For the use of students and teachers everywhere, and by way of summing up the real issues in education, I present the Student’s Bill of Rights:
1. Testing : No student should have to take a multiple-choice or fill-in-the-blank test.
2. Real-Life Skills: No student should be have to learn something that fails to relate to a skill that is likely to be required in life after school.
3. Memorization: No student should be required to memorize any information that is likely to be forgotten in six months.
4. Clarity of Goals: No student should be required to take a course, the results of which are not directly related to a goal held by the student, nor to engage in an activity without knowing what he can expect to gain from that activity.
5. Passivity: No student should be required to spend time passively watching or listening to anything unless there is a longer period of time devoted to allowing the student to participate in a corresponding active activity.
6. Arbitrary Standards: No student should be required to prepare his work in ways that are arbitrary or to jump through arbitrary hoops defined only by a particular teacher and not by the society at large.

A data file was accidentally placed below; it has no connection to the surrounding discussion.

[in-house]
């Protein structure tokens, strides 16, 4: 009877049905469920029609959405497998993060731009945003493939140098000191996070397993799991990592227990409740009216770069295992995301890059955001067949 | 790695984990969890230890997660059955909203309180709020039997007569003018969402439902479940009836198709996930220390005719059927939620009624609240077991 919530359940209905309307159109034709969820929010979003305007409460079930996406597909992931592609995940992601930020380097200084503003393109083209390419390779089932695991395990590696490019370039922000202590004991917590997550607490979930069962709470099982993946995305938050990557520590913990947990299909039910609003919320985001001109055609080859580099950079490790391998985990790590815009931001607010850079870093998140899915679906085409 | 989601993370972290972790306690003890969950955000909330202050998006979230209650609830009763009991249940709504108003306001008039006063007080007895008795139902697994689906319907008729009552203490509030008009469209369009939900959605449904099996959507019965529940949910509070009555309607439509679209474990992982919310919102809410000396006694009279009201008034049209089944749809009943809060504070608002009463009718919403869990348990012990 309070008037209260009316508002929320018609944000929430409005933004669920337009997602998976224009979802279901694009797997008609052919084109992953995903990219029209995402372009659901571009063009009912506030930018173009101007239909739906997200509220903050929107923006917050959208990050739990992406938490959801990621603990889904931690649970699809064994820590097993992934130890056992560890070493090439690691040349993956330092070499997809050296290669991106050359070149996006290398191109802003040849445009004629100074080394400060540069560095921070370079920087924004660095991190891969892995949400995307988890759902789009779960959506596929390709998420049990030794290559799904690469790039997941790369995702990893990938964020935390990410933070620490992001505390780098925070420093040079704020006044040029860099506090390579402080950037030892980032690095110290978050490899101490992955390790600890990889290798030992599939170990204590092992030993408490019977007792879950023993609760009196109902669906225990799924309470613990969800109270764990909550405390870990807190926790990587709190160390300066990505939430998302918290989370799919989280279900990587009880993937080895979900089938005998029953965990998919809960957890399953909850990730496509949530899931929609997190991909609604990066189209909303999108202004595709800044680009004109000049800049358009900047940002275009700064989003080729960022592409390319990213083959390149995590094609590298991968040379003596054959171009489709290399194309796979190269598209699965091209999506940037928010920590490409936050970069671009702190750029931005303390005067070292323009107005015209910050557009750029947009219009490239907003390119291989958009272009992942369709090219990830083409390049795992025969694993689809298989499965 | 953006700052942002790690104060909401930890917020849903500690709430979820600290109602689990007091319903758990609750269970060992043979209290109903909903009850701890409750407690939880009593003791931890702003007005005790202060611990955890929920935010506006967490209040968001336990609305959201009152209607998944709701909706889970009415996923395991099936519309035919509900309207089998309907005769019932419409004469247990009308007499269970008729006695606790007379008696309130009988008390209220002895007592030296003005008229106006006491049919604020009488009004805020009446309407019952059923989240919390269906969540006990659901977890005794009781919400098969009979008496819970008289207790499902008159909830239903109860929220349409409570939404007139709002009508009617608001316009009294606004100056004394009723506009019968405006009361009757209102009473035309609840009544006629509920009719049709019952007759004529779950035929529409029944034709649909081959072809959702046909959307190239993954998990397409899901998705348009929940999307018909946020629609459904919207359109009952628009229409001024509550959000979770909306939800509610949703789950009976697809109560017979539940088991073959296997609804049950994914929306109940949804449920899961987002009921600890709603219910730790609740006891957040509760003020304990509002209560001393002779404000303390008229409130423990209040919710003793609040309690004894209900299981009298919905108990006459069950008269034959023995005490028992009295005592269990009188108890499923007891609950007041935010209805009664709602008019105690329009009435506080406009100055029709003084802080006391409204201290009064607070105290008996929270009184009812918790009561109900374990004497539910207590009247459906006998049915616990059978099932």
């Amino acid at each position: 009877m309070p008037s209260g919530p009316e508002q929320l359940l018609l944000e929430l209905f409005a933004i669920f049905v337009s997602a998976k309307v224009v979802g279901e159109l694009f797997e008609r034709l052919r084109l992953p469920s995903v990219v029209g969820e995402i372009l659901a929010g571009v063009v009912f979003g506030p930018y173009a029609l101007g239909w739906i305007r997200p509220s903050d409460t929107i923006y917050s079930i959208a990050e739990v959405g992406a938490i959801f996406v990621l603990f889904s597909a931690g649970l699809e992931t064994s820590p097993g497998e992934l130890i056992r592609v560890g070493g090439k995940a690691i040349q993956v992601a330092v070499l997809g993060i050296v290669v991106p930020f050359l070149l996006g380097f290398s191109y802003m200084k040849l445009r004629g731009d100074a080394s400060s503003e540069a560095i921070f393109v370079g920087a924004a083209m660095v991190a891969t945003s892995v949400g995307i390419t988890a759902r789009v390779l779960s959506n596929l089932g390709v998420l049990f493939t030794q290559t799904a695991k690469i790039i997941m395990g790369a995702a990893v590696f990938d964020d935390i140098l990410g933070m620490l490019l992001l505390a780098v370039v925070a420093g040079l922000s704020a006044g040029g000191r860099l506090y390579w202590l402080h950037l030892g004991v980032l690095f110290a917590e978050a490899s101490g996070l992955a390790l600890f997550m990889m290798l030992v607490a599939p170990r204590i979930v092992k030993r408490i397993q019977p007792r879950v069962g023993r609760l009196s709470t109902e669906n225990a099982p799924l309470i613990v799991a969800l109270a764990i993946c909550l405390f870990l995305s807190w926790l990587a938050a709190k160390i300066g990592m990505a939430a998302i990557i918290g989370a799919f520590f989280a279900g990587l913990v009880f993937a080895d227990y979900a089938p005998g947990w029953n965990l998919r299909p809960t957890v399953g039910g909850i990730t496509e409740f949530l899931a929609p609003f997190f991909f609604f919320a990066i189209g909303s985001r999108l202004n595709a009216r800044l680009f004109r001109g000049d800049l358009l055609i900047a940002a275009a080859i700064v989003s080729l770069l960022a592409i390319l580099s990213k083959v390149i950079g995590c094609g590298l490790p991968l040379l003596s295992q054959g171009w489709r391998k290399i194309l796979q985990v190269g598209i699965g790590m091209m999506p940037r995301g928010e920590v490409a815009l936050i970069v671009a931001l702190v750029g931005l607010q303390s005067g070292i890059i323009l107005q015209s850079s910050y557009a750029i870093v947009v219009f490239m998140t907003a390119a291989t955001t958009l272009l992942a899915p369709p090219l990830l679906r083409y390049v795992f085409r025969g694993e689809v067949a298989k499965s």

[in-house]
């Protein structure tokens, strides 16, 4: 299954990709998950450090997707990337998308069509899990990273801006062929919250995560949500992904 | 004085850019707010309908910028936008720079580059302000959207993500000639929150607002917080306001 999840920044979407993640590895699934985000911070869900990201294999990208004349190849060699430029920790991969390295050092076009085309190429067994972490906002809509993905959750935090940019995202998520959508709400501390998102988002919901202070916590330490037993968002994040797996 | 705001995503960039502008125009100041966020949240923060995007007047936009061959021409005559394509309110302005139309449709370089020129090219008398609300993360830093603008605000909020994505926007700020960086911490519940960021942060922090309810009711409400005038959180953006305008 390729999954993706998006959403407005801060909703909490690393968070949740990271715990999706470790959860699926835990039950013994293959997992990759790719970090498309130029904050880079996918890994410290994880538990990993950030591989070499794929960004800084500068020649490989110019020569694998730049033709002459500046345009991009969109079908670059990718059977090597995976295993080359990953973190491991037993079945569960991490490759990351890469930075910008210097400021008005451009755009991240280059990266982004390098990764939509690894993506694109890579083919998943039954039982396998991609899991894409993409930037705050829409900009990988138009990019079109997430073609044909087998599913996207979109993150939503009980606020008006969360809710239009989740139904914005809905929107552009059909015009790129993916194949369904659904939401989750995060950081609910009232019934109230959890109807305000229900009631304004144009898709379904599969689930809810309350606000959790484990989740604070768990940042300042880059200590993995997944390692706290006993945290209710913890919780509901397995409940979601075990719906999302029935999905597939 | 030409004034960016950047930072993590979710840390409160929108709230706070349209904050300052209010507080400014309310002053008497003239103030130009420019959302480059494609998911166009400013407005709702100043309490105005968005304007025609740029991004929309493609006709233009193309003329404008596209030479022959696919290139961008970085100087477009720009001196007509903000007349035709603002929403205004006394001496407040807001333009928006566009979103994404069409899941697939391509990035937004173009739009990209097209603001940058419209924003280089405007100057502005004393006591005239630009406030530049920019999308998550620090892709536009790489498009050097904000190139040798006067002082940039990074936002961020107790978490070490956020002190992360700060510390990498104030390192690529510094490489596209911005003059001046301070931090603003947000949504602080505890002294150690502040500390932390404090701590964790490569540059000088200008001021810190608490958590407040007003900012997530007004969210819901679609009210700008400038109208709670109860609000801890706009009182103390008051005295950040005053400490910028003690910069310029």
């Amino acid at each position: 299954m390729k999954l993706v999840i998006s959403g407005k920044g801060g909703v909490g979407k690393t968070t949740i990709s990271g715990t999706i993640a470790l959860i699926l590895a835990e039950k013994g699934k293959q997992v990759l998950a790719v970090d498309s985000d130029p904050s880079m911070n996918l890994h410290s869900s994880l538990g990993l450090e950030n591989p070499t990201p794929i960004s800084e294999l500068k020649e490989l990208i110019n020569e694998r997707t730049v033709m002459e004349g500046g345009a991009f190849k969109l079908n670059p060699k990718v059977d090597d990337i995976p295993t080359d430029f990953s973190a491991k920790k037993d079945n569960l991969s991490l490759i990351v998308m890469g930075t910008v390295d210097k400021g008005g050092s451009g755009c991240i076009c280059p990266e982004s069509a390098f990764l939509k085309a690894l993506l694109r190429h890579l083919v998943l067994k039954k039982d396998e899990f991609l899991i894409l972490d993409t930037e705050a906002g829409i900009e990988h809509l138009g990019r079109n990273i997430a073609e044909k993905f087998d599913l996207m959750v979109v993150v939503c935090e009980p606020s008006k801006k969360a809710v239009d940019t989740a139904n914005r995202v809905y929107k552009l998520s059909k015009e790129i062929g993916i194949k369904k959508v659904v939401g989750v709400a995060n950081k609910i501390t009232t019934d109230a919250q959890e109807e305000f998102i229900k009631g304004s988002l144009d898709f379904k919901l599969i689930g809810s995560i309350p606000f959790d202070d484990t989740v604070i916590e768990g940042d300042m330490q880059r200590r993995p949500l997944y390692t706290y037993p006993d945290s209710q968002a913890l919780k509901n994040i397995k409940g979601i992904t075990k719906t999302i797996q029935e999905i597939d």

7. Mastery: No student should be required to continue to study something he has already mastered.
8. Discovery: No student should be asked to learn anything unless there is the possibility of his being able to experiment in school with what he has learned.
9. Defined Curriculum: No student should be barred from engaging in activities that interest him within the framework of school because of breadth requirements imposed by the curriculum.
10. Freedom Of Thought: No student should be placed in a position of having to air his views on a subject if the opposing point of view is not presented and equally represented.
“The value of the computer is that it allows kids to learn by doing. People don’t learn by being talked at. They learn when they attempt to do something and fail. Learning happens when they try to figure out why.” —Roger Schank, NYT 2000
Roger suggested that the best way to teach wisdom was to induce colossal failure repeatedly — sounds like a typical computer game 😉